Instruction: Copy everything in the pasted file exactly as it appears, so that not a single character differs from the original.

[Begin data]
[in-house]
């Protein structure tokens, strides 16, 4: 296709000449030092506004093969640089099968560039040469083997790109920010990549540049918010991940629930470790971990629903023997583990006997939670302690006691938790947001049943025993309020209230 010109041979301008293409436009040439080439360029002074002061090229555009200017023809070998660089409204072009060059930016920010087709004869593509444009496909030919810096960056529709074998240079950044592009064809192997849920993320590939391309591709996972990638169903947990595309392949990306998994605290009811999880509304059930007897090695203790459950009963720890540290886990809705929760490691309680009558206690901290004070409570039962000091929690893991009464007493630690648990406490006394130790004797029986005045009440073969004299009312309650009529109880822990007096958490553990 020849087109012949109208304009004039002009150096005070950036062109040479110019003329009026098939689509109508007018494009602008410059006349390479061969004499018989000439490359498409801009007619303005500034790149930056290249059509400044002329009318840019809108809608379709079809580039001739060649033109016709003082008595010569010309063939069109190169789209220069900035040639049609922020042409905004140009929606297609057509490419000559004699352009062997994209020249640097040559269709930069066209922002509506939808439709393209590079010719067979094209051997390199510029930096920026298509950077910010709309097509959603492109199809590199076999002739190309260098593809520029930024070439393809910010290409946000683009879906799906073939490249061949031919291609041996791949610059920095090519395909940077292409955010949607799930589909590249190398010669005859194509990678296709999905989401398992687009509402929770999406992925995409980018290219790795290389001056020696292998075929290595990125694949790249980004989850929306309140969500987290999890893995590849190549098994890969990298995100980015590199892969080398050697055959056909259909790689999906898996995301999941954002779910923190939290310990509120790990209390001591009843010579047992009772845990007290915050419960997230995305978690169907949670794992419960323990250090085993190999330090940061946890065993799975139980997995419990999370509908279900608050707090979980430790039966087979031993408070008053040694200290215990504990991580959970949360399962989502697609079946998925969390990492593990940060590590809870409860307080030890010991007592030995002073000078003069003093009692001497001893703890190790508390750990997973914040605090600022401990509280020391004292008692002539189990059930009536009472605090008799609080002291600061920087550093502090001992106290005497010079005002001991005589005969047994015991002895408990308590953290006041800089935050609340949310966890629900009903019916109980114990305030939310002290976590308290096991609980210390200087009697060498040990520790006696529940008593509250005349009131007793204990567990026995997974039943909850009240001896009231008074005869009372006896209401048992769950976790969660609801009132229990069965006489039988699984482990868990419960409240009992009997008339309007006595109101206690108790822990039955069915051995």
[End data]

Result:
[in-house]
């Protein structure tokens, strides 16, 4: 296709000449030092506004093969640089099968560039040469083997790109920010990549540049918010991940629930470790971990629903023997583990006997939670302690006691938790947001049943025993309020209230 010109041979301008293409436009040439080439360029002074002061090229555009200017023809070998660089409204072009060059930016920010087709004869593509444009496909030919810096960056529709074998240079950044592009064809192997849920993320590939391309591709996972990638169903947990595309392949990306998994605290009811999880509304059930007897090695203790459950009963720890540290886990809705929760490691309680009558206690901290004070409570039962000091929690893991009464007493630690648990406490006394130790004797029986005045009440073969004299009312309650009529109880822990007096958490553990 020849087109012949109208304009004039002009150096005070950036062109040479110019003329009026098939689509109508007018494009602008410059006349390479061969004499018989000439490359498409801009007619303005500034790149930056290249059509400044002329009318840019809108809608379709079809580039001739060649033109016709003082008595010569010309063939069109190169789209220069900035040639049609922020042409905004140009929606297609057509490419000559004699352009062997994209020249640097040559269709930069066209922002509506939808439709393209590079010719067979094209051997390199510029930096920026298509950077910010709309097509959603492109199809590199076999002739190309260098593809520029930024070439393809910010290409946000683009879906799906073939490249061949031919291609041996791949610059920095090519395909940077292409955010949607799930589909590249190398010669005859194509990678296709999905989401398992687009509402929770999406992925995409980018290219790795290389001056020696292998075929290595990125694949790249980004989850929306309140969500987290999890893995590849190549098994890969990298995100980015590199892969080398050697055959056909259909790689999906898996995301999941954002779910923190939290310990509120790990209390001591009843010579047992009772845990007290915050419960997230995305978690169907949670794992419960323990250090085993190999330090940061946890065993799975139980997995419990999370509908279900608050707090979980430790039966087979031993408070008053040694200290215990504990991580959970949360399962989502697609079946998925969390990492593990940060590590809870409860307080030890010991007592030995002073000078003069003093009692001497001893703890190790508390750990997973914040605090600022401990509280020391004292008692002539189990059930009536009472605090008799609080002291600061920087550093502090001992106290005497010079005002001991005589005969047994015991002895408990308590953290006041800089935050609340949310966890629900009903019916109980114990305030939310002290976590308290096991609980210390200087009697060498040990520790006696529940008593509250005349009131007793204990567990026995997974039943909850009240001896009231008074005869009372006896209401048992769950976790969660609801009132229990069965006489039988699984482990868990419960409240009992009997008339309007006595109101206690108790822990039955069915051995």